Good morning, and happy Wednesday! As we go into today, we will be nearing record high temps! Clouds will increase throughout the day with a high near 80. A wind advisory will go into effect at 10am and last until midnight. Winds of 20-25 mph along with gusts of over 40 mph are expected. As we go into the evening expect showers and some isolated storms. A hazardous weather outlook has also been issued by the National Weather Service, as some of these storms could be strong to severe. As we go into Thursday, rain and storms will leave the area leaving us with a sunny, breezy, and hot day. A high of 81 and gusts of up to 26 mph are expected. Thursday night will be mostly cloudy with a low of 38.
Recent Wild Weather
During last Wednesday’s severe weather outbreak, upward lightning was captured near Memphis, Tennessee. In a video posted by the Weather Channel, you could see the lightning crawl upwards towards the sky, instead of coming out of the cloud downwards like normal. Some studies believe that upward lightning starts at the top of tall objects and then moves upward into a storm cloud. During a study on upward lightning, Tom Warner and his colleagues have captured 776 naturally occurring lightning flashes, 41 of them being upward lightning. They found that upward lightning usually occurs when there is a nearby positive cloud-to-ground flash. This electric field change causes an upward positive leader to initiate from a tall object or building. The shape of the tall object or building and enhancement in the electrical field make this upward lightning bolt form.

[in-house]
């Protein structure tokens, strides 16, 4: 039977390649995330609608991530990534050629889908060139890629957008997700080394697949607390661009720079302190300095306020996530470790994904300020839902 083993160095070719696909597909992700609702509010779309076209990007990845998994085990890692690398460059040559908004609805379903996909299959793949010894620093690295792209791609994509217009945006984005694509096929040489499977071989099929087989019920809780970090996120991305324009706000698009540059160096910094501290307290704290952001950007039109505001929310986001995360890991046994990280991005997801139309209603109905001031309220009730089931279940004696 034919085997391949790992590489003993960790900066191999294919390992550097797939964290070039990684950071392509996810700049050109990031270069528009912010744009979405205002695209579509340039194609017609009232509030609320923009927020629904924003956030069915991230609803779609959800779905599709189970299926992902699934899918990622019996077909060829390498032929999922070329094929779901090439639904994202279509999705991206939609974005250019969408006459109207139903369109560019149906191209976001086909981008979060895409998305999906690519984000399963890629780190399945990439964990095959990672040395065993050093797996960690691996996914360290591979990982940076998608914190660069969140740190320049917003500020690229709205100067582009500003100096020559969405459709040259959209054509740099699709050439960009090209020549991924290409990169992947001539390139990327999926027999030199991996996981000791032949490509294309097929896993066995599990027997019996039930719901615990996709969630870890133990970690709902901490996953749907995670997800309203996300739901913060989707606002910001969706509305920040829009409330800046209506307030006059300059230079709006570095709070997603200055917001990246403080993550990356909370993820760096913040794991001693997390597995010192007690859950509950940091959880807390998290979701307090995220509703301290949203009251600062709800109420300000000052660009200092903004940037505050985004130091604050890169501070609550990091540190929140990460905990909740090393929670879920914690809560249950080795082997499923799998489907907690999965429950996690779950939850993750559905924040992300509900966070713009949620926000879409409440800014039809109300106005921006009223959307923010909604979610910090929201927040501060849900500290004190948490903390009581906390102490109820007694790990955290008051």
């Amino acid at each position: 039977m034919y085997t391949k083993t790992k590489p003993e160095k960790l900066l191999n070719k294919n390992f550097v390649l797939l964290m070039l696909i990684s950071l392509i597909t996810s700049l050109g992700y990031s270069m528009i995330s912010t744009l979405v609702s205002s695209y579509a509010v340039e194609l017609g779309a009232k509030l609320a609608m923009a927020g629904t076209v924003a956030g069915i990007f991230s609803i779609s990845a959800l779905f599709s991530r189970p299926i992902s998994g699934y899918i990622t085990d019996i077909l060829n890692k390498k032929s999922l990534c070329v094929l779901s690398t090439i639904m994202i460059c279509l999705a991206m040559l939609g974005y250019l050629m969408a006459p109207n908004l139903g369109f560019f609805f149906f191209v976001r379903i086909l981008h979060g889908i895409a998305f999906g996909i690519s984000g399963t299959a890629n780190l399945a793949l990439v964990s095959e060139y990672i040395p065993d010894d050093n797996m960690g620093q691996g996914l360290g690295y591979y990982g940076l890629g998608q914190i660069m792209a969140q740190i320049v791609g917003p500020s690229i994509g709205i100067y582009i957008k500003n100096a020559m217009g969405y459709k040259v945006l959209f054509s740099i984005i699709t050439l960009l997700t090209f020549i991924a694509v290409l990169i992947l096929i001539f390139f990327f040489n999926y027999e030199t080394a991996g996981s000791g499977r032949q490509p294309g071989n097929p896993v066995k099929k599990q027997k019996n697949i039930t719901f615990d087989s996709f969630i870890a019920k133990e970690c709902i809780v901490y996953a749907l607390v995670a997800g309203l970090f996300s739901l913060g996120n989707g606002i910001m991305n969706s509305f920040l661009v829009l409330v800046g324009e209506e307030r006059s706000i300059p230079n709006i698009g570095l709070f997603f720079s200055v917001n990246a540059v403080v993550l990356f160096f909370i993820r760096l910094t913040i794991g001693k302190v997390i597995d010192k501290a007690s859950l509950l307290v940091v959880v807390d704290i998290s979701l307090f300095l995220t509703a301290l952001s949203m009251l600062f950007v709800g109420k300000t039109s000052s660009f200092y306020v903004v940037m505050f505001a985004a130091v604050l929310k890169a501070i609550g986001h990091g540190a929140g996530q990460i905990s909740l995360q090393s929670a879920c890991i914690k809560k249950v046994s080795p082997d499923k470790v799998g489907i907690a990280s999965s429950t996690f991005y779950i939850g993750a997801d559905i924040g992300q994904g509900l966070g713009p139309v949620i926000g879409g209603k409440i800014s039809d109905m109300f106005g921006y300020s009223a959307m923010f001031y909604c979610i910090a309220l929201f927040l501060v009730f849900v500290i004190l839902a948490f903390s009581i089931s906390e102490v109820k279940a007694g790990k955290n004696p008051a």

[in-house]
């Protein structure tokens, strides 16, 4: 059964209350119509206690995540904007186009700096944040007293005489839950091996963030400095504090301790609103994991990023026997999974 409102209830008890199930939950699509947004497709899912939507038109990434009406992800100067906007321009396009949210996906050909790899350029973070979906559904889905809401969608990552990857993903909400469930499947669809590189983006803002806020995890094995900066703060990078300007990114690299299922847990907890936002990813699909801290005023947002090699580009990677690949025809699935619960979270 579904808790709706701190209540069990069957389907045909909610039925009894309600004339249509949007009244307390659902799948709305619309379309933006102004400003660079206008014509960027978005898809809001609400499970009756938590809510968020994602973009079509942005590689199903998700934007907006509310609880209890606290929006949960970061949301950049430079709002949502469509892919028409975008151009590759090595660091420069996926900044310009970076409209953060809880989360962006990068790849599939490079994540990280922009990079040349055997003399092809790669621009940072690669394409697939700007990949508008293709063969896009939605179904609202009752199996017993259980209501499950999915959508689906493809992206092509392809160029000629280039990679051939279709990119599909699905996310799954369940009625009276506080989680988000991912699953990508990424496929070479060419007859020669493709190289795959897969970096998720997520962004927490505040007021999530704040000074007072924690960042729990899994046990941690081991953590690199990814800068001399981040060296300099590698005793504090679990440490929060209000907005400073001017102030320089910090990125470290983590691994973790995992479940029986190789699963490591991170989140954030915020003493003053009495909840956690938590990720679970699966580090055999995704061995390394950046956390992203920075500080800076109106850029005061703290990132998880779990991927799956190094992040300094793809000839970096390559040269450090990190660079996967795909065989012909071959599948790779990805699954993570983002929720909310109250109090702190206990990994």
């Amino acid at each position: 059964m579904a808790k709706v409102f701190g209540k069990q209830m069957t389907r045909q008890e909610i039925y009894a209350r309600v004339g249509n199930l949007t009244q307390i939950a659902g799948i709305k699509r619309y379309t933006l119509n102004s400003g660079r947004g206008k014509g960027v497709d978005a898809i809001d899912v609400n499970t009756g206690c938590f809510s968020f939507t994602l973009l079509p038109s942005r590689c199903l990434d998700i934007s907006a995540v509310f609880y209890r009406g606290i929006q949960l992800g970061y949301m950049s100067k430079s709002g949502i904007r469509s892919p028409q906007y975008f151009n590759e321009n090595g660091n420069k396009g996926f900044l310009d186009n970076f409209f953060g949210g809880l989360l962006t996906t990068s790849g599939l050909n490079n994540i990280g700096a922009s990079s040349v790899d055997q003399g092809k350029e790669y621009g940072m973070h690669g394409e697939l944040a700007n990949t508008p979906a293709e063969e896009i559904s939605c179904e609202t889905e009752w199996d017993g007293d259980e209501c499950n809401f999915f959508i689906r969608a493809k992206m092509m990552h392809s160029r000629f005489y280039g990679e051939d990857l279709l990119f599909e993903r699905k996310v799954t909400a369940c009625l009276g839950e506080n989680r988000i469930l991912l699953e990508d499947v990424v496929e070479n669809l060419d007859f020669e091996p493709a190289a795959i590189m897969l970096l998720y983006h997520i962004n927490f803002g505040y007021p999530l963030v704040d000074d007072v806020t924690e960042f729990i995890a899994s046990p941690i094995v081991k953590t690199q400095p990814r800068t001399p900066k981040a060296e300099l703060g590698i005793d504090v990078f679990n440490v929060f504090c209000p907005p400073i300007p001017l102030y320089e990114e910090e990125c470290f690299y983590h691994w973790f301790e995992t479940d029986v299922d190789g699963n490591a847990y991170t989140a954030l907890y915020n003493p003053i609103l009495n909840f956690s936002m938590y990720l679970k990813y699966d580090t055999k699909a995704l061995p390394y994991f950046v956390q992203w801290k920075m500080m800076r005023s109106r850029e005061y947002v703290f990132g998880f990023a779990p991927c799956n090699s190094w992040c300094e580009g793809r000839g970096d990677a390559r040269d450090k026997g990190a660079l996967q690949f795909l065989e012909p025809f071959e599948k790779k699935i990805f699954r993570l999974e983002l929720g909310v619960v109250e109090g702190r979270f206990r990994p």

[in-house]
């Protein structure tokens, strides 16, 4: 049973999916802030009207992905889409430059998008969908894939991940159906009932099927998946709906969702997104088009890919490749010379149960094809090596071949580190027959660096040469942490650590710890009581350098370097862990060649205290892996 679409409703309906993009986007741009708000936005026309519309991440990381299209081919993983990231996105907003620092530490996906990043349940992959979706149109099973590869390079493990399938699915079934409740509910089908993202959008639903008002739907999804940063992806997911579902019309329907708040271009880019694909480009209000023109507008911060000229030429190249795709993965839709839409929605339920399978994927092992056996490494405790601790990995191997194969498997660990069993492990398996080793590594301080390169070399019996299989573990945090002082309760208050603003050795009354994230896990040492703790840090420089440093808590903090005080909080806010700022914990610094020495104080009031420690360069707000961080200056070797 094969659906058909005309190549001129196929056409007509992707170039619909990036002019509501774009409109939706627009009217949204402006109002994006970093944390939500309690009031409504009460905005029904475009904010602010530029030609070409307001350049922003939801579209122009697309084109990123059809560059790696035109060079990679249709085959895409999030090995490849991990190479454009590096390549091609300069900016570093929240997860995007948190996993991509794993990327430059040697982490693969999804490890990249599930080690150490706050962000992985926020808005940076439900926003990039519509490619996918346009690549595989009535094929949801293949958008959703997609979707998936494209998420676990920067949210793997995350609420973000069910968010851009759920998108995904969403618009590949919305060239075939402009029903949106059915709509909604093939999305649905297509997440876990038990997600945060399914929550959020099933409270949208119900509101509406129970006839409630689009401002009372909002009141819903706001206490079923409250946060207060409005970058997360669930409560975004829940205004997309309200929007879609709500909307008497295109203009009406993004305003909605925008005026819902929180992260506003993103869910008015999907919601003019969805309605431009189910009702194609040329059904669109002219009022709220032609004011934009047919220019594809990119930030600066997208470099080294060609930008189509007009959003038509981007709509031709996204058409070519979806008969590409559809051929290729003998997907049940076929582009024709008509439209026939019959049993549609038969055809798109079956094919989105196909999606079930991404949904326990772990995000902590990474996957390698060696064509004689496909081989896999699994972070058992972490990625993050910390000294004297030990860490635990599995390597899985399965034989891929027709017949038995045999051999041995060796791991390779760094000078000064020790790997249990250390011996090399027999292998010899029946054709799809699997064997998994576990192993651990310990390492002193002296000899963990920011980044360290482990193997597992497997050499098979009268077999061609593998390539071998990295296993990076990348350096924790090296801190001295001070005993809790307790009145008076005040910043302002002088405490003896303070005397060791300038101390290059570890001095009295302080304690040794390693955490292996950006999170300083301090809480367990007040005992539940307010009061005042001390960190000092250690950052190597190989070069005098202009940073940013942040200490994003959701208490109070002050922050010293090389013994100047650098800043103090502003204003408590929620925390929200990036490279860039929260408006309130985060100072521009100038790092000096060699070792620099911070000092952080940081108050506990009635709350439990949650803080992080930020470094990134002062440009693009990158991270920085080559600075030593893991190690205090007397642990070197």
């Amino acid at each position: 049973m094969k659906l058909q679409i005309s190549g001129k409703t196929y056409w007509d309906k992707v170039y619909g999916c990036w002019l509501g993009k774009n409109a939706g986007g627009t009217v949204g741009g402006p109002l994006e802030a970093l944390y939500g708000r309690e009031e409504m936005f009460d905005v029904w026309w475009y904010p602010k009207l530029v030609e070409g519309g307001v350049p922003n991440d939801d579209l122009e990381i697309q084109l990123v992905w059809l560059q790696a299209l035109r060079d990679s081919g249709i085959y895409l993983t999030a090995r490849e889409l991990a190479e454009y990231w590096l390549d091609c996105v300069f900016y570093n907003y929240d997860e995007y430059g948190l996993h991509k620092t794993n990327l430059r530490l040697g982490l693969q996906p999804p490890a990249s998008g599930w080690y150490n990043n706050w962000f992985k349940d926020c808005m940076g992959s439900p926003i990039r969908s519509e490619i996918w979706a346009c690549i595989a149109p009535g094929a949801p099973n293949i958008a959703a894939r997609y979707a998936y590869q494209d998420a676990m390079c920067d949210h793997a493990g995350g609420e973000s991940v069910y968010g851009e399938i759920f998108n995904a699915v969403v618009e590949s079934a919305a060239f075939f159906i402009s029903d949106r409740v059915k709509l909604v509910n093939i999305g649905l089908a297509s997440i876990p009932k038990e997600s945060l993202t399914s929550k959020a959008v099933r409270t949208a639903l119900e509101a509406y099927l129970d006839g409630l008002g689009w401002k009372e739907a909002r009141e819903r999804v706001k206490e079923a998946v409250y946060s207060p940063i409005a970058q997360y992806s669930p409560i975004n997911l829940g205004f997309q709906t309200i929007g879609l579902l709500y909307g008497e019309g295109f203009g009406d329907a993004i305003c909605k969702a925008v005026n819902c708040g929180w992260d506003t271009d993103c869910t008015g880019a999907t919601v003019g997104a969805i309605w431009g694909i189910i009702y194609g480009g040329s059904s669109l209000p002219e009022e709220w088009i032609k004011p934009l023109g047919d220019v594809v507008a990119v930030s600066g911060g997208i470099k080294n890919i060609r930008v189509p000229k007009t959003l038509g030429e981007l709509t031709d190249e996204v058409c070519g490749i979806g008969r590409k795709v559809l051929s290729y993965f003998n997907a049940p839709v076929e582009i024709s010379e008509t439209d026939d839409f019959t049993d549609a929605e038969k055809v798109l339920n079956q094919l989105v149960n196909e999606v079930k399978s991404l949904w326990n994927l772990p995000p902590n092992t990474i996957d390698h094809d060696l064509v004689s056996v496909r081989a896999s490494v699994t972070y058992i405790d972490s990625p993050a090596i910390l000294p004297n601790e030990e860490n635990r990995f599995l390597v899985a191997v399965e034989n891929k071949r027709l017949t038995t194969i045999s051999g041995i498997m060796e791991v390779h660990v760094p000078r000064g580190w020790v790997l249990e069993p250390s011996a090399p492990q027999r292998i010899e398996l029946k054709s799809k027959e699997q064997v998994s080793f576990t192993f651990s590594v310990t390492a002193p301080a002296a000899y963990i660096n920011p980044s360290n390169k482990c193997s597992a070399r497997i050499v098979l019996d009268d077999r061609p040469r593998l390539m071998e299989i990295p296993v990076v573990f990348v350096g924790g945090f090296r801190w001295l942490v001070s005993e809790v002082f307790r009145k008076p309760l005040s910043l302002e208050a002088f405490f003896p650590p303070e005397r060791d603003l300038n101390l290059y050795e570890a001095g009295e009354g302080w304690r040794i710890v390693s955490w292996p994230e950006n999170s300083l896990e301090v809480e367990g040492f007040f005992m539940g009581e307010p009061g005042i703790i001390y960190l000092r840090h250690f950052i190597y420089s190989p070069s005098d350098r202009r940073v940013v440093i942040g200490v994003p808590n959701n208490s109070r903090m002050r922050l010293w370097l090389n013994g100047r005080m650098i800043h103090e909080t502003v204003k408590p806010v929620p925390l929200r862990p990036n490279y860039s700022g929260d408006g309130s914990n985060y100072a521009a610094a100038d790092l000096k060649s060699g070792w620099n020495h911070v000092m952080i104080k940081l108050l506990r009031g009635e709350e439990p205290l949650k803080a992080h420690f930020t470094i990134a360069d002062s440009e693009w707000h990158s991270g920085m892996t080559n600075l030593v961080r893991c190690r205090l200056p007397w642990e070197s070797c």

Women in Weather Making History
“The National Weather Service has issued thunderstorm and tornado watches for decades, but one had never been sent by a woman, until Wednesday.” As last Wednesday’s severe weather outbreak caused crazy, upwards lightning, it was also a day of firsts. Elizabeth Leitman has worked at the Norman, Oklahoma NWS center since 2010. She is one of only two women among the 22 full-time forecasters at the Storm Prediction Center, and has only ever known of 5 other women who have worked in the same center. By 1pm., Leitman knew conditions were becoming favorable for severe storms and after looking at radar, satellite, and observational data and talking to colleagues, she wrote up her first draft of the watch. For 2 hours she watched the size and scope of the storm, led a conference call with other offices responsible for counties within the watch area, and then told a colleague to “take a picture. It’s my first watch.” and hit send, issuing the watch. It was posted 15 minutes before the end of her shift and she followed it with a tweet stating that she was the first woman to issue a watch.
Have an amazing rest of the week and finally enjoy some warm temperatures!
Sources: https://www.rmets.org/metmatters/what-upward-lightning https://weather.com/storms/severe/video/upward-lightning-caught-on-camera-near-memphis https://www.nytimes.com/2023/02/18/us/elizabeth-leitman-storm-watch.html